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Fresno Police Department

On this week’s Valley Edition: We talk with the Fresno Police Department about the mass shooting last Sunday that left four dead and six wounded at a party in Southeast Fresno. We also visit a Hmong mini-mall and bring you a postcard of remembrances from people who knew the victims.

And we talk to kids about a father who was apprehended by Immigrant and Customs Enforcement while driving his two teenagers to school. He was then sent to a detention facility.

Laura Tsutsui / Valley Public Radio

  One more candidate has thrown his name into Fresno’s Mayoral Race: The Rev. Floyd Harris Jr. announced his run Monday night during a protest against Fresno police shootings. The Fresno civil rights leader says his decision was influenced by the recently released video footage from 2017 that shows a Fresno police officer shooting 16-year-old Isiah Murietta-Golding in the back of the head. That video is now the focus of a civil rights lawsuit. “We need leadership with backbone that cares about people first and has compassion,” Harris said.

Stuart Chandler

Two videos that surfaced this week of a Fresno police officer shooting a 16-year-old boy in the back of the head have caused local and national outrage.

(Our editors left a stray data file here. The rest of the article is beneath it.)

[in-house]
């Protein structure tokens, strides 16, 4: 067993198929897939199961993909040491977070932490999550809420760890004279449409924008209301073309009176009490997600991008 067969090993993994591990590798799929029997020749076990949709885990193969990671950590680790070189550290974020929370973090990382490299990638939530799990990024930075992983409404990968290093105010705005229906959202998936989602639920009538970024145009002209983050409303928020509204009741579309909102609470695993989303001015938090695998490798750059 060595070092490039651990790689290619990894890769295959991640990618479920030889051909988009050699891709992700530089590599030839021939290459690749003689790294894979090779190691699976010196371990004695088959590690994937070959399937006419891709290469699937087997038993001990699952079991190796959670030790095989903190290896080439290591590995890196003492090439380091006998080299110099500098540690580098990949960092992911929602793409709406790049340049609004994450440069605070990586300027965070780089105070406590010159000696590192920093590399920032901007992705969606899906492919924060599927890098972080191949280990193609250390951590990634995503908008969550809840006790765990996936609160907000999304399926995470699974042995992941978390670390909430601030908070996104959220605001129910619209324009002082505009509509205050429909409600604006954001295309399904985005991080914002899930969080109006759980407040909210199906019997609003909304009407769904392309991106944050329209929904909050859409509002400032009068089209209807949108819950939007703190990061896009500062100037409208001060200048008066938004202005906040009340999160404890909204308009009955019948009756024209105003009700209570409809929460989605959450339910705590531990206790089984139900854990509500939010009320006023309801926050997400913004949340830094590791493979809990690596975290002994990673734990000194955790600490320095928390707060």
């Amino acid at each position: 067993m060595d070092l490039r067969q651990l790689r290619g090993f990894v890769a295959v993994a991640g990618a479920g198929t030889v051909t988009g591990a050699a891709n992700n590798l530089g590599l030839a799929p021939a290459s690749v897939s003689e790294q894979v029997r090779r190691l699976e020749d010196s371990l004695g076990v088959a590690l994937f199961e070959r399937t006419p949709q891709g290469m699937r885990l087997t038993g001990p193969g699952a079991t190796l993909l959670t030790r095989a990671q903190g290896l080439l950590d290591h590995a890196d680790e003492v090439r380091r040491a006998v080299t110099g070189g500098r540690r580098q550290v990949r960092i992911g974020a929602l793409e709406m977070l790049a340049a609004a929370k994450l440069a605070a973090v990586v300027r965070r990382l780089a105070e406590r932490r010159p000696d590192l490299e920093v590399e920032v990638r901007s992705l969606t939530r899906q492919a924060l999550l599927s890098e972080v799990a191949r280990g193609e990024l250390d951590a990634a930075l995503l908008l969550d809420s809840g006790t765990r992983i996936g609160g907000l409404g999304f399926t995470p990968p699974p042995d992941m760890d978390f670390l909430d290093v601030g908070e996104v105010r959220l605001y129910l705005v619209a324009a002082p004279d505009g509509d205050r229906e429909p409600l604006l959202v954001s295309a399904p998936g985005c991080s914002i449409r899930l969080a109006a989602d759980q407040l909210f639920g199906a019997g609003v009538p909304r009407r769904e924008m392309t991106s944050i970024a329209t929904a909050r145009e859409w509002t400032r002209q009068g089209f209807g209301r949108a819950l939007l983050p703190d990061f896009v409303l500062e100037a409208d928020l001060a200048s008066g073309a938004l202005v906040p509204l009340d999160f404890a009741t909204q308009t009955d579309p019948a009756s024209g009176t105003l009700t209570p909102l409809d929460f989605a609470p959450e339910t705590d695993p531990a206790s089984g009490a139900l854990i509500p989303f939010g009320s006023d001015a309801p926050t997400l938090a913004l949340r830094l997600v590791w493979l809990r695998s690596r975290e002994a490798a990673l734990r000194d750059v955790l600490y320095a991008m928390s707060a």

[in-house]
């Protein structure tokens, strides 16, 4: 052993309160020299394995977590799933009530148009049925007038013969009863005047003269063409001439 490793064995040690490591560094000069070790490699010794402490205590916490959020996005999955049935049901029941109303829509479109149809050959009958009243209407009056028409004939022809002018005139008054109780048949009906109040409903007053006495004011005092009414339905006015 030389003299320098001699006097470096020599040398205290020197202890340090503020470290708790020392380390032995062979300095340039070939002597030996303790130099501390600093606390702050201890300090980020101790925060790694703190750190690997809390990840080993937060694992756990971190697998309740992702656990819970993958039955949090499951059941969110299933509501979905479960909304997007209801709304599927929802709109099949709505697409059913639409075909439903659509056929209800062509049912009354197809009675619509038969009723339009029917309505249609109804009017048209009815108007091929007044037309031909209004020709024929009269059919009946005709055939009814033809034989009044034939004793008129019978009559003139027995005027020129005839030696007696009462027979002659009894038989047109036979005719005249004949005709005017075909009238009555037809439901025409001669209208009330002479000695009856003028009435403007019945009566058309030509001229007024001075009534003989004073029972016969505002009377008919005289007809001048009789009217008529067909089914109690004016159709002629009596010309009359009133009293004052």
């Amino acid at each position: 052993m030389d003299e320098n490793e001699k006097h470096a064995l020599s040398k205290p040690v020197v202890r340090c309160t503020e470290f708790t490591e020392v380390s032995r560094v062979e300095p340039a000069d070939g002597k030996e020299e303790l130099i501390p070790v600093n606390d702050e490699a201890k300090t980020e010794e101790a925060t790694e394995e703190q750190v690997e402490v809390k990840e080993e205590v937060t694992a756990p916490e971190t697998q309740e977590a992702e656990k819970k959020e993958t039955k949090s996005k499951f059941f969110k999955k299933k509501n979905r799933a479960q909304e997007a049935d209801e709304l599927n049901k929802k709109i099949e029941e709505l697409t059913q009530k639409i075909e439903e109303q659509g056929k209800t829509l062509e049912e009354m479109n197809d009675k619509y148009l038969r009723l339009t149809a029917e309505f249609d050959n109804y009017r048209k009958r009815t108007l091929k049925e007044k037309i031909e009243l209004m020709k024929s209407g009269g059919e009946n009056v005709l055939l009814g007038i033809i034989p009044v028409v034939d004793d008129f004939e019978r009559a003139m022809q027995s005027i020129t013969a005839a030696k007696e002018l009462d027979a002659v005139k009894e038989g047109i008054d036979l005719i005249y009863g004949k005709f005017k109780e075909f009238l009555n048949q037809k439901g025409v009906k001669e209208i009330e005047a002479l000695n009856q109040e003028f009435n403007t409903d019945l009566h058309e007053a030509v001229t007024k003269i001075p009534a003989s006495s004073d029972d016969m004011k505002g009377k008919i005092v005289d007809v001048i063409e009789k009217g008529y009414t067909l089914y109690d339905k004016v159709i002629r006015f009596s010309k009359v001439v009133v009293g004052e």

“We have to reform our policing system to end the ‘shoot first, ask questions later’ mentality that ends far too many black & brown lives,” presidential candidate Julián Castro tweeted Thursday evening. “The fact that these officers weren’t held accountable is shameful—and more evidence that the system is broken.”

 

Stuart Chandler

A recently surfaced video of an unarmed 16-year-old boy who was shot in the back of the head while running away from Fresno police is the focus of a wrongful death lawsuit.

 

The federal civil rights lawsuit was filed last March against the City of Fresno, former Police Chief Jerry Dyer, and Ray Villalvazo, the officer who shot the teen. Attorney Stuart Chandler is representing the teen’s father, Anthony Golding.

 

Fox26

Fresno Police Chief Jerry Dyer stepped back into uniform Friday to announce a breakthrough in a 20-year-old murder investigation. At a press conference, Dyer announced that Visalia resident Nickey Stane is the primary suspect in the 1996 rape and murder of 22-year-old Debbie Dorian.